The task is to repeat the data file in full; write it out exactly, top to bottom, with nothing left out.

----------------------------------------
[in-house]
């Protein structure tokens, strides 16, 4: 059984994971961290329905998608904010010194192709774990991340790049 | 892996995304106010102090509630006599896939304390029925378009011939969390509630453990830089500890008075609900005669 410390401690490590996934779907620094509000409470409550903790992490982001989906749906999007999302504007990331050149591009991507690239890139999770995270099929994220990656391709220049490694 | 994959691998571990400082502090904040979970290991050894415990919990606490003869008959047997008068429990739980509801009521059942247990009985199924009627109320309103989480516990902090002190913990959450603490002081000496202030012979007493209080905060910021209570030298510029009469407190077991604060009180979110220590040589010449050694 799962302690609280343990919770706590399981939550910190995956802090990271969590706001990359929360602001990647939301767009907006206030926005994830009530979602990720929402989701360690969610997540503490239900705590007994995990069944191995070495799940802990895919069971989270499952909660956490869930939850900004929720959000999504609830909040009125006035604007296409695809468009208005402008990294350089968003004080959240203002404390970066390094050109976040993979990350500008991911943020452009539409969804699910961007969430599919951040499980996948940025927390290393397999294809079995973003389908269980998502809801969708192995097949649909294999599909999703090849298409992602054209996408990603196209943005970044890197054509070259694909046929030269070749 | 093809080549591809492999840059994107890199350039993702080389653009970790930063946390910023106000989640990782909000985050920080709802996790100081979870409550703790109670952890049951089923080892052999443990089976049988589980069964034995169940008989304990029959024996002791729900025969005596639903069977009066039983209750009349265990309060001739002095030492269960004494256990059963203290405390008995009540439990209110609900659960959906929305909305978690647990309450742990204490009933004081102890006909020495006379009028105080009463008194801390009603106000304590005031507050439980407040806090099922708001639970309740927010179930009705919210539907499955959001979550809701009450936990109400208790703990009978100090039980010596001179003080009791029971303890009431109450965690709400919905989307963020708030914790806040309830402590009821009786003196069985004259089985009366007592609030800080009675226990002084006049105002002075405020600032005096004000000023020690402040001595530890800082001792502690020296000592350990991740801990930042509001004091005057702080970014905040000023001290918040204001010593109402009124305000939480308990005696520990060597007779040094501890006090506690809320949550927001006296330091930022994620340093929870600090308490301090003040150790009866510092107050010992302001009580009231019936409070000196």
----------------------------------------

[in-house]
């Protein structure tokens, strides 16, 4: 059984994971961290329905998608904010010194192709774990991340790049 | 892996995304106010102090509630006599896939304390029925378009011939969390509630453990830089500890008075609900005669 410390401690490590996934779907620094509000409470409550903790992490982001989906749906999007999302504007990331050149591009991507690239890139999770995270099929994220990656391709220049490694 | 994959691998571990400082502090904040979970290991050894415990919990606490003869008959047997008068429990739980509801009521059942247990009985199924009627109320309103989480516990902090002190913990959450603490002081000496202030012979007493209080905060910021209570030298510029009469407190077991604060009180979110220590040589010449050694 799962302690609280343990919770706590399981939550910190995956802090990271969590706001990359929360602001990647939301767009907006206030926005994830009530979602990720929402989701360690969610997540503490239900705590007994995990069944191995070495799940802990895919069971989270499952909660956490869930939850900004929720959000999504609830909040009125006035604007296409695809468009208005402008990294350089968003004080959240203002404390970066390094050109976040993979990350500008991911943020452009539409969804699910961007969430599919951040499980996948940025927390290393397999294809079995973003389908269980998502809801969708192995097949649909294999599909999703090849298409992602054209996408990603196209943005970044890197054509070259694909046929030269070749 | 093809080549591809492999840059994107890199350039993702080389653009970790930063946390910023106000989640990782909000985050920080709802996790100081979870409550703790109670952890049951089923080892052999443990089976049988589980069964034995169940008989304990029959024996002791729900025969005596639903069977009066039983209750009349265990309060001739002095030492269960004494256990059963203290405390008995009540439990209110609900659960959906929305909305978690647990309450742990204490009933004081102890006909020495006379009028105080009463008194801390009603106000304590005031507050439980407040806090099922708001639970309740927010179930009705919210539907499955959001979550809701009450936990109400208790703990009978100090039980010596001179003080009791029971303890009431109450965690709400919905989307963020708030914790806040309830402590009821009786003196069985004259089985009366007592609030800080009675226990002084006049105002002075405020600032005096004000000023020690402040001595530890800082001792502690020296000592350990991740801990930042509001004091005057702080970014905040000023001290918040204001010593109402009124305000939480308990005696520990060597007779040094501890006090506690809320949550927001006296330091930022994620340093929870600090308490301090003040150790009866510092107050010992302001009580009231019936409070000196």